Posts Tagged ‘nature’
ABC’s booksellers don’t just sell books: as well as being voracious readers, almost all ABC staff members are personally responsible for buying the books for one or more sections in the stores. That means you’ll always find someone who can put exactly the right book in your hands when you need it. We asked our buyers for their tips for the best gifts for the upcoming holiday season, and they came up with some great ones: new books, classic books, magazines, games, merchandise, and stationery.
Nature calling: a book signing report by Labour of Love author Hannah de Groot
Was it the tropical plants, hanging from the ceiling, draped between the books? Was it the live cello music – Bach’s notes - that filled up the complete store? Or maybe it was the delicious raw finger food and beautiful saffron tea…
It’s hard to say what was the reason so many lovely people came to the booksigning of Labour of Love: Portrait of a Botanic Garden on Saturday, the 25th of August. But that day in the American Book Center came very close to the magical atmosphere of the VU Hortus, the botanical gardens of the VU University Amsterdam.
Making the book Labour of Love, photographer Elsbeth Tijssen and I wanted to bring the botanic gardens to life with stories and pictures. Not with scientific language and dry annotations, but with picturing the magical quietness of plants, with stories that show the concentrated love of people for nature. It was our goal to let the book be as the gardens: time stands still and you become immersed in what you see and read, creating the ideal circumstances to just fall in love with the gardens.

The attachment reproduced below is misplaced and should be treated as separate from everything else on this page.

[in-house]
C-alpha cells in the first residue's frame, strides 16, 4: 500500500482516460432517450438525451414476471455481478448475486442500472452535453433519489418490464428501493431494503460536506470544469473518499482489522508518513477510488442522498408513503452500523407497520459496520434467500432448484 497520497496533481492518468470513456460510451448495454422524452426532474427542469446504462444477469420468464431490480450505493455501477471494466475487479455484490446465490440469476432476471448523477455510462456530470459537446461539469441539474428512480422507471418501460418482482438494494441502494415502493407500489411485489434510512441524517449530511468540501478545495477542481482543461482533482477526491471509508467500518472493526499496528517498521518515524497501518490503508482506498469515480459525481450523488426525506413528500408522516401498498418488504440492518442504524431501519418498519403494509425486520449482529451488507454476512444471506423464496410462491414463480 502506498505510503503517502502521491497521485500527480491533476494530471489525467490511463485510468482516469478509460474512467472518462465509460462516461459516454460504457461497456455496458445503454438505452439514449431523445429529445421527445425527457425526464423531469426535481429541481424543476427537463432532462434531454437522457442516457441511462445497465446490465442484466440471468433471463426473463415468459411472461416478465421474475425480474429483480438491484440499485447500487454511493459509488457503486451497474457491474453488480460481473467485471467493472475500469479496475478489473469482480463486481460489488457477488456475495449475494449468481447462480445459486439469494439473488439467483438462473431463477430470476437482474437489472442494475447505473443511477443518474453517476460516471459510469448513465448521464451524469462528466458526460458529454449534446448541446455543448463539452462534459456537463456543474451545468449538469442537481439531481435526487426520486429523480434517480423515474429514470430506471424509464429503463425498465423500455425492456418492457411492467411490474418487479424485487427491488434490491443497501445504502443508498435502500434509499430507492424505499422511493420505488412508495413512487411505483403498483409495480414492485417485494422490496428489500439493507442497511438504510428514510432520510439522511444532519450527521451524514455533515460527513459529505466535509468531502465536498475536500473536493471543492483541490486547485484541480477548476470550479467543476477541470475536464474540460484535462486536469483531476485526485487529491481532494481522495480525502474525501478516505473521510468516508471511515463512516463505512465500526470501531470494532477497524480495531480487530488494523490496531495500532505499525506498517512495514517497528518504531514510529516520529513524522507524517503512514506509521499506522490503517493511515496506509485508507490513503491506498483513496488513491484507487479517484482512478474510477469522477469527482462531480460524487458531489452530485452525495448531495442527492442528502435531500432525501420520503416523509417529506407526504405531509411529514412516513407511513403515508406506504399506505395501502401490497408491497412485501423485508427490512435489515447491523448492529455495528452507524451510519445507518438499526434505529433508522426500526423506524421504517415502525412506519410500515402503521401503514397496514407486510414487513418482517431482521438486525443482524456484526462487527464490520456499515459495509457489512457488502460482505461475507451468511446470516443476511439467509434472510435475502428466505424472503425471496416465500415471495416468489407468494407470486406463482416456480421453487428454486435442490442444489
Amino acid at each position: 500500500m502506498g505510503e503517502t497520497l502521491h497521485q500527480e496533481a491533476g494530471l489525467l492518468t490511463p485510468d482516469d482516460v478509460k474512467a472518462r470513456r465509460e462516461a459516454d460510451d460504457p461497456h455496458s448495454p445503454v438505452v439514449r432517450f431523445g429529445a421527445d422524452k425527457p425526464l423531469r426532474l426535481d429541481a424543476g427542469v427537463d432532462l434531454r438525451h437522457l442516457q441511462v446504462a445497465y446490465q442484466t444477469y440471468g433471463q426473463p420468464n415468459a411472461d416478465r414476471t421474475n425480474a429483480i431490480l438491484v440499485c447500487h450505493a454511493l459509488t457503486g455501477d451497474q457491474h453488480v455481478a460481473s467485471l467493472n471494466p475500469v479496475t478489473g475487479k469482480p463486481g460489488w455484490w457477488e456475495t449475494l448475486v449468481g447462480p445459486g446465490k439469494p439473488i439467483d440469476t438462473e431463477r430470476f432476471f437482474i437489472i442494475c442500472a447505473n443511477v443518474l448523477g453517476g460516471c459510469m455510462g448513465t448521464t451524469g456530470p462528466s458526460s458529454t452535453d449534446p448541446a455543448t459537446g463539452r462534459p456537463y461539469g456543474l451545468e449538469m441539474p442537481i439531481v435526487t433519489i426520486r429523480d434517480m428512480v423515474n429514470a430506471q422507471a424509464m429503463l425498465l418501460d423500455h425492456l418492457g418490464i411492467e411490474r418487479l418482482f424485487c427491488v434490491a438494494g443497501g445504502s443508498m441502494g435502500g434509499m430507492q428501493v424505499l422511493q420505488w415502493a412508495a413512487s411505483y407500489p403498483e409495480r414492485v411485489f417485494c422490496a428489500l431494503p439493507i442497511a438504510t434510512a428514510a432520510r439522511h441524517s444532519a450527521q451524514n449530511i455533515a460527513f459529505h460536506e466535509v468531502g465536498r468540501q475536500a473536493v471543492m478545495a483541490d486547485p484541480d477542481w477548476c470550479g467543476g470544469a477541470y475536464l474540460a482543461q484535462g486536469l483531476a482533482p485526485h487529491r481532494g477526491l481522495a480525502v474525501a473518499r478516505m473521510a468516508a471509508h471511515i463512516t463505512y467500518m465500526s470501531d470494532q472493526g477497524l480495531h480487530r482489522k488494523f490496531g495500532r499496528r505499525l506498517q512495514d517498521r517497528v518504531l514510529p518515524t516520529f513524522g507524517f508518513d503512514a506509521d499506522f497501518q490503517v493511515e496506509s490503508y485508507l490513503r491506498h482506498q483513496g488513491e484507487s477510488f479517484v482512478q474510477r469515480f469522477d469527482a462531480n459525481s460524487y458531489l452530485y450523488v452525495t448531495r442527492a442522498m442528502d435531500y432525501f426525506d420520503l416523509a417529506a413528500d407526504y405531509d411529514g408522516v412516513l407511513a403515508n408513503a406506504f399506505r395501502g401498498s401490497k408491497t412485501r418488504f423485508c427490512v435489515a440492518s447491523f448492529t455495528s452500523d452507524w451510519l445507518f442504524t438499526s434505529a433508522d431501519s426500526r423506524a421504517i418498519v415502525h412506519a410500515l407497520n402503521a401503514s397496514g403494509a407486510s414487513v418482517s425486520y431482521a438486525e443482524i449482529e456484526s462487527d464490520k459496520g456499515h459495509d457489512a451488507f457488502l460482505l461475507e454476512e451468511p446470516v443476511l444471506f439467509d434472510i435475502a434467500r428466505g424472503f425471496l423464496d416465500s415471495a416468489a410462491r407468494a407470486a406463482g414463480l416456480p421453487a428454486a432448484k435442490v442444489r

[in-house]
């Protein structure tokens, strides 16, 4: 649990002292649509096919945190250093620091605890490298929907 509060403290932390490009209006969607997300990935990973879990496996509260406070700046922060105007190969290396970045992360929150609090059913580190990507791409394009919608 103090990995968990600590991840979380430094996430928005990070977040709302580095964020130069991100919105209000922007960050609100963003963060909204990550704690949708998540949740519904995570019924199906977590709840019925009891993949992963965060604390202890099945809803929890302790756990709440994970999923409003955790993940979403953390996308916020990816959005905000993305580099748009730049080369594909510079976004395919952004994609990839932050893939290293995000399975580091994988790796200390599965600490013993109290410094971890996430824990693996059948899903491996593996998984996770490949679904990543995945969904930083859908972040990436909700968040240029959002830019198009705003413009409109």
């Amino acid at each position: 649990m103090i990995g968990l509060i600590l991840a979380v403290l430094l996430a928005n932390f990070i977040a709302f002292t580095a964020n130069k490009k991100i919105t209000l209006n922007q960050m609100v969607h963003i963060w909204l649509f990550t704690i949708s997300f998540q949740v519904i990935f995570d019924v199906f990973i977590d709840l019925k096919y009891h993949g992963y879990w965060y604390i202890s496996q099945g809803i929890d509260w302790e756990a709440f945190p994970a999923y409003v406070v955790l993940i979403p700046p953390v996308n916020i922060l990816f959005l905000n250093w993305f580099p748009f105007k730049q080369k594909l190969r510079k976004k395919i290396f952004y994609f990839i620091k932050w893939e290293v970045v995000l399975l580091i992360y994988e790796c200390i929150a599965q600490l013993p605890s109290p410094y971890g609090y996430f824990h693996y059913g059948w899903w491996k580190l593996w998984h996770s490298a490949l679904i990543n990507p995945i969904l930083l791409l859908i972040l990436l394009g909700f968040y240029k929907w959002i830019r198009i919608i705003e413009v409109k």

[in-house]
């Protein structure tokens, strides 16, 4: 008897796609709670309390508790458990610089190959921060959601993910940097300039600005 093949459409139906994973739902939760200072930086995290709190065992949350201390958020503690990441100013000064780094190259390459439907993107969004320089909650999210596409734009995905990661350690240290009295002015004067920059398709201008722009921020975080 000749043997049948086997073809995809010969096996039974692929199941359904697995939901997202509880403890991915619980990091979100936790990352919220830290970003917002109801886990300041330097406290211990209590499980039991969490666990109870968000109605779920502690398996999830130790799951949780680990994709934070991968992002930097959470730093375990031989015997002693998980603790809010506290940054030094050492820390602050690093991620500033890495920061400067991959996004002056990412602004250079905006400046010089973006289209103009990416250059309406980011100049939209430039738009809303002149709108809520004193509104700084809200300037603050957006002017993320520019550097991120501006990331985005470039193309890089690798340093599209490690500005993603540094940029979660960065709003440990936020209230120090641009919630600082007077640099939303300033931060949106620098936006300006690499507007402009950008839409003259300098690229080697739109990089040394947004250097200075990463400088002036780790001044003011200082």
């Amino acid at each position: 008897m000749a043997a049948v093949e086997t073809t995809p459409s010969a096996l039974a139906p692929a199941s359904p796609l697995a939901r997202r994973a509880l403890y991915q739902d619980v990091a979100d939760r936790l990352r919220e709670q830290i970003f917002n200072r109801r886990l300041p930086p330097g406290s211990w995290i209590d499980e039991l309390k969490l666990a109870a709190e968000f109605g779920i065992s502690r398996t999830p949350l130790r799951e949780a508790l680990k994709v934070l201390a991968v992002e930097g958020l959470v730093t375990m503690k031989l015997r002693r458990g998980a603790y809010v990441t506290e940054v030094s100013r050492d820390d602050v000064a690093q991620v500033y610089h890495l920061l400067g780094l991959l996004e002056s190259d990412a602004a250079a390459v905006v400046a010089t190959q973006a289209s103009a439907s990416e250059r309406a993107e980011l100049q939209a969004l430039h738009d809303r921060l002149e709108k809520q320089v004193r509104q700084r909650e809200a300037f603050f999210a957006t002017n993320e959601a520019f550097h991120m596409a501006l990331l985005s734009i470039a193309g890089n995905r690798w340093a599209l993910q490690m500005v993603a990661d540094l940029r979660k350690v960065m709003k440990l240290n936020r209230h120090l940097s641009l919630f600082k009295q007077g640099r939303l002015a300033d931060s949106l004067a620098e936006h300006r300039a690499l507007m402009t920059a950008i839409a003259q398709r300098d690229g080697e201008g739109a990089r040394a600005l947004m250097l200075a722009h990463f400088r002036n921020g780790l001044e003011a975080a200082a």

Isn’t it wonderful that what we wanted for our book also happened the 25th of August in the American Book Center, during the 2 hour book signing? Labour of Love brought people together, smiling, enjoying the multisensory event: wonderful raw finger food, beautiful saffron tea served by saffron trader Çaglar Özer, music played by cellist Christina Kellenberger, surrounded by VU Hortus people, answering any questions about plants and gardens. Was it the magic of the plants? I don’t know. May be it was just nature calling.
…these movies in April. Part One.
… Bel Ami. We actually start April with an American adaptation of Guy De Maupassant’s novel of the same title. Directed by Declan Donnellan and Nick Ormerond, it stars Robert Pattinson, Urma Thurma and Christina Ricci among others.
Georges Duroy is a chronicle journalist in the late 19th century-Paris, who rises from a poor good for nothing to a high position of power through his many sexual liaisons.
Ted is a 12 year-old boy who lives in a totally artificial city. He wants to impress the girl of his dreams finding a way to let her see a real tree, and to do that he has to get in touch with the Once-ler, who will tell him about trees, but also the story of The Lorax, a grumpy endangered creature.
The story, centered in the Yorkshire moors, tells us about the passionate and all-consuming love between Catherine Earnshaw and and Heathcliff, and how utterly doomed that love was, and how much their unresolved passion ends up destroying them and those around them.
… Headhunters. Based on Jo Nesbø’s novel of the same title (aren’t we getting a lot of those lately?), it’s a Norwegian film directed by Mortem Tyldum and starring Aksel Hennie, Synnøve Macody Lund and Nicolaj Coster-Waldau. At the theaters spoken in Norwegian with Dutch subtitles.